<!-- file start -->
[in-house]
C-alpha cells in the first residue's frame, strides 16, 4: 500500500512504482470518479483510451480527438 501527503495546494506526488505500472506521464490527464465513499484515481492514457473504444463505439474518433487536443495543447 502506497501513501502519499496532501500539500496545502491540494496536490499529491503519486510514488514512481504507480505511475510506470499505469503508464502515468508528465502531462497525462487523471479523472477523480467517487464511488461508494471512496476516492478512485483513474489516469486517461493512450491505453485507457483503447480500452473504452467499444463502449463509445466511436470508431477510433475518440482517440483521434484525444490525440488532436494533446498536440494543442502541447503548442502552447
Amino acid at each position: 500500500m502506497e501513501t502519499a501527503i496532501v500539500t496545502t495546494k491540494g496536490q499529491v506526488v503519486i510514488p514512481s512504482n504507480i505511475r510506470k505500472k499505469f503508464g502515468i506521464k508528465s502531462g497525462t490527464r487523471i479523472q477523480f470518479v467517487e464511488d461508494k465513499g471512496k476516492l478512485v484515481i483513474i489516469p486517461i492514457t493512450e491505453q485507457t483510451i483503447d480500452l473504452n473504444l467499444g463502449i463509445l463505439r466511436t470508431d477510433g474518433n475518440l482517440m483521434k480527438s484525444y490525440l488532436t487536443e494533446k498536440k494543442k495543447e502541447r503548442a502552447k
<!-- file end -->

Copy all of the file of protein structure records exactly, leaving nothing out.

[in-house]
C-alpha cells in the first residue's frame, strides 16, 4: 500500500512504482470518479483510451480527438 501527503495546494506526488505500472506521464490527464465513499484515481492514457473504444463505439474518433487536443495543447 502506497501513501502519499496532501500539500496545502491540494496536490499529491503519486510514488514512481504507480505511475510506470499505469503508464502515468508528465502531462497525462487523471479523472477523480467517487464511488461508494471512496476516492478512485483513474489516469486517461493512450491505453485507457483503447480500452473504452467499444463502449463509445466511436470508431477510433475518440482517440483521434484525444490525440488532436494533446498536440494543442502541447503548442502552447
Amino acid at each position: 500500500m502506497e501513501t502519499a501527503i496532501v500539500t496545502t495546494k491540494g496536490q499529491v506526488v503519486i510514488p514512481s512504482n504507480i505511475r510506470k505500472k499505469f503508464g502515468i506521464k508528465s502531462g497525462t490527464r487523471i479523472q477523480f470518479v467517487e464511488d461508494k465513499g471512496k476516492l478512485v484515481i483513474i489516469p486517461i492514457t493512450e491505453q485507457t483510451i483503447d480500452l473504452n473504444l467499444g463502449i463509445l463505439r466511436t470508431d477510433g474518433n475518440l482517440m483521434k480527438s484525444y490525440l488532436t487536443e494533446k498536440k494543442k495543447e502541447r503548442a502552447k